Trump to issue directives targeting Dodd-Frank, retirement advice rule

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By Ayesha Rascoe and Sarah N. Lynch

<span class="articleLocation”>U.S. President Donald Trump on Friday will fire
the opening salvo in his campaign to scale back major
regulations that resulted from the financial crisis, directing a
review of the Dodd-Frank Act and putting the brakes on a
retirement advice rule. The executive order Trump will sign on the 2010 Dodd-Frank
law on Wall Street reform will be a first step towards rolling
back the regulations that Trump sees as hurting the economy, but
without rewriting the legislation, which can be done only
through Congress. One prominent measure is the “Volcker rule”
that greatly restricts how banks can make bets with their own
money.

Expectations of simpler bank regulations helped push up
stocks on Wall Street in early trading.

“The first thing that we are going to attack is regulation,
over-regulation. It’s not just in the financial markets, it’s in
all markets,” said White House National Economic Council
Director Gary Cohn on Fox Business Network. “So today you’re
going to start seeing the beginning of some of our executive
actions to roll back regulation in the financial services
market.”

The landmark 2010 Dodd-Frank law was the biggest Wall Street
regulatory overhaul in decades. It set out a long list of rules
intended to keep the financial system from experiencing a repeat
of the 2007-09 crisis, including strict new capital standards on
banks and tighter oversight of derivatives. The act also created
a new consumer protection watchdog to guard against predatory
lending and called for identifying banks and other institutions
considered “too big to fail” that are subjected to annual stress
testing.

The impact of the directives remains to be seen. Analysts
said Trump could make many changes by appointing new personnel
or simply choosing not to enforce rules already enacted.

“A lot of the regulations of Dodd-Frank required a bit of a
cop-on-the-beat if you will, to ensure enforcement and if you
have a different cop-on-the-beat, they enforce different rules,
or they enforce the rules differently,” said FBR & CO financial
policy analyst Edward Mills. “And there are a lot of Dodd-Frank
rules that are subjective and so what one regulator would view
as okay, another might say it’s not okay.”

Earlier this week during a meeting with business owners,
Trump described the law as “a disaster,” a sentiment shared by
fellow Republicans.

On Friday, the Republican-led Congress killed a Dodd-Frank
regulation regarding payments that big energy companies make to
foreign governments. Also, the House Financial Services
Committee is working on a complete Dodd-Frank revamp.

Trump’s moves comes also amid mounting pressure from
Congressional Republicans who want Trump to fire Richard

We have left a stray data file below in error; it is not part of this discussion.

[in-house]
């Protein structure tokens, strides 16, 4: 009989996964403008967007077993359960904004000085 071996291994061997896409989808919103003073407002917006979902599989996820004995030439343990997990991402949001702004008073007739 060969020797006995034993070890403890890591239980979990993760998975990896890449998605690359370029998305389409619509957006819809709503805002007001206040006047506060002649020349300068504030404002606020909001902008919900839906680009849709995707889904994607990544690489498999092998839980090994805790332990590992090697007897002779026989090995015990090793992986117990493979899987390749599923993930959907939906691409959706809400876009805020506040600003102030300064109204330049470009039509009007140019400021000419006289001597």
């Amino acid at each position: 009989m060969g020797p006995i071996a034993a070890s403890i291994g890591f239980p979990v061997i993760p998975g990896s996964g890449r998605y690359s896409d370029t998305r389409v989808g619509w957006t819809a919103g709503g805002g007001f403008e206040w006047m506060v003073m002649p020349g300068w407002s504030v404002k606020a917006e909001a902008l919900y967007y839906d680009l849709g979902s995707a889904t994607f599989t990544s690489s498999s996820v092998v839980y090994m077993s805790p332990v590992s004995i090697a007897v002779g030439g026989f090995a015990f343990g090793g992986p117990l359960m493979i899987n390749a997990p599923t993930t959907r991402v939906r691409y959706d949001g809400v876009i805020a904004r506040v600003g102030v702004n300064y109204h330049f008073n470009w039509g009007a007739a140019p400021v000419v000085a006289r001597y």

Cordray, the director of the U.S. Consumer Financial Protection
Bureau. A federal court this autumn ruled the president should
be able to fire the director at will, but the decision was
stayed pending appeal.

Republican Congressman Sean Duffy said earlier this week
that House Financial Services Committee Chairman Jeb Hensarling
is expected to advance his CHOICE Act legislation to weaken
Dodd-Frank later this month.

LABOR DEPARTMENT RULE ALSO UNDER FIRE The Labor Department’s retirement advice rule, set to take
effect in April, is not part of the Dodd-Frank law, but has long
been a thorn in the side of the financial services sector.

Issued by the Obama administration in 2016, the rule
requires brokers to act as “fiduciaries,” or in their clients’
best interests, when they are advising them about their
individual retirement accounts and 401K plans.

That is a departure from the current legal standard, which
requires brokers only to recommend investments “suitable” to
their clients.

Complying could cost firms as much as $31 billion over the
next decade, according to Labor Department estimates.

Trump plans on Friday to issue a memo asking the Labor
Department to determine whether the rule should be revised or be
scrapped altogether, according to the White House.

“We think that they have exceeded their authority with this
rule and we think this is something that is completely
overreaching,” the official said.

Opponents of the rule argued it would raise costs and make small accounts unprofitable.

They have also said the Securities and Exchange Commission,
which regulates the brokerage sector, should take the lead on
writing new rules because it has more expertise.

Dodd-Frank gave the SEC the authority to craft its own
fiduciary rule for brokers, but so far, the agency has not
advanced such a measure.

Trump’s memo on the fiduciary rule is likely to spark major
pushback by Democrats, who say the rule is key to protecting
consumers from conflicts of interest.

“President Trump’s action will make it harder for American
savers to keep more of what they earn,” said Ohio Democratic
Senator Sherrod Brown in a statement early Friday.

The U.S. Chamber of Commerce and other financial services
trade groups have filed a legal challenge to the rule seeking to
have it overturned. The federal judge reviewing the case
signaled in a court filing on Thursday she plans to issue a
decision no later than Feb. 10. (Additional reporting by Richa Naidu and Lisa Lambert)



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